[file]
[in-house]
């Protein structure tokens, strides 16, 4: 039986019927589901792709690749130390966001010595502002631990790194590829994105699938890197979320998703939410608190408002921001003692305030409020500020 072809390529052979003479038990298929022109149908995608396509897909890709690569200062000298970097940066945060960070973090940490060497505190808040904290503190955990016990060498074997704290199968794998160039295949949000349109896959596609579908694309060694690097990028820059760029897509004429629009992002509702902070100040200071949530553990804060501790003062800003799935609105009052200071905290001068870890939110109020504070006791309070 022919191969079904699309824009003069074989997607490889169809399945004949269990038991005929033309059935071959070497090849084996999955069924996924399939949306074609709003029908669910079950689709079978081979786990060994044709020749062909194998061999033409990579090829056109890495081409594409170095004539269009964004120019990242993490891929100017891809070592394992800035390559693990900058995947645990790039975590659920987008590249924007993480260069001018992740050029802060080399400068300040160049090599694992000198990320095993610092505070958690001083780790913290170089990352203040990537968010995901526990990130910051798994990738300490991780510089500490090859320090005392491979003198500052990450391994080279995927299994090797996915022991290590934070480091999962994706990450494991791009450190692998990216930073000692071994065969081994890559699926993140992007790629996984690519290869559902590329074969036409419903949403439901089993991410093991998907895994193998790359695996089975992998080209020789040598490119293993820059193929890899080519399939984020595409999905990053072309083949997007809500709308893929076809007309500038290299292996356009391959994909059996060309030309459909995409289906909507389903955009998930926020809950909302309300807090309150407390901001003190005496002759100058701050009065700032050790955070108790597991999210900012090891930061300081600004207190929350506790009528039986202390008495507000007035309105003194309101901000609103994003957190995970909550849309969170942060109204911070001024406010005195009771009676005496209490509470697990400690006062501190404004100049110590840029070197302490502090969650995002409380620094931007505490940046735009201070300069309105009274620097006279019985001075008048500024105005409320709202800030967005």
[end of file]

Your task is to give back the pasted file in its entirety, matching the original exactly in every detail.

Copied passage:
[in-house]
């Protein structure tokens, strides 16, 4: 039986019927589901792709690749130390966001010595502002631990790194590829994105699938890197979320998703939410608190408002921001003692305030409020500020 072809390529052979003479038990298929022109149908995608396509897909890709690569200062000298970097940066945060960070973090940490060497505190808040904290503190955990016990060498074997704290199968794998160039295949949000349109896959596609579908694309060694690097990028820059760029897509004429629009992002509702902070100040200071949530553990804060501790003062800003799935609105009052200071905290001068870890939110109020504070006791309070 022919191969079904699309824009003069074989997607490889169809399945004949269990038991005929033309059935071959070497090849084996999955069924996924399939949306074609709003029908669910079950689709079978081979786990060994044709020749062909194998061999033409990579090829056109890495081409594409170095004539269009964004120019990242993490891929100017891809070592394992800035390559693990900058995947645990790039975590659920987008590249924007993480260069001018992740050029802060080399400068300040160049090599694992000198990320095993610092505070958690001083780790913290170089990352203040990537968010995901526990990130910051798994990738300490991780510089500490090859320090005392491979003198500052990450391994080279995927299994090797996915022991290590934070480091999962994706990450494991791009450190692998990216930073000692071994065969081994890559699926993140992007790629996984690519290869559902590329074969036409419903949403439901089993991410093991998907895994193998790359695996089975992998080209020789040598490119293993820059193929890899080519399939984020595409999905990053072309083949997007809500709308893929076809007309500038290299292996356009391959994909059996060309030309459909995409289906909507389903955009998930926020809950909302309300807090309150407390901001003190005496002759100058701050009065700032050790955070108790597991999210900012090891930061300081600004207190929350506790009528039986202390008495507000007035309105003194309101901000609103994003957190995970909550849309969170942060109204911070001024406010005195009771009676005496209490509470697990400690006062501190404004100049110590840029070197302490502090969650995002409380620094931007505490940046735009201070300069309105009274620097006279019985001075008048500024105005409320709202800030967005």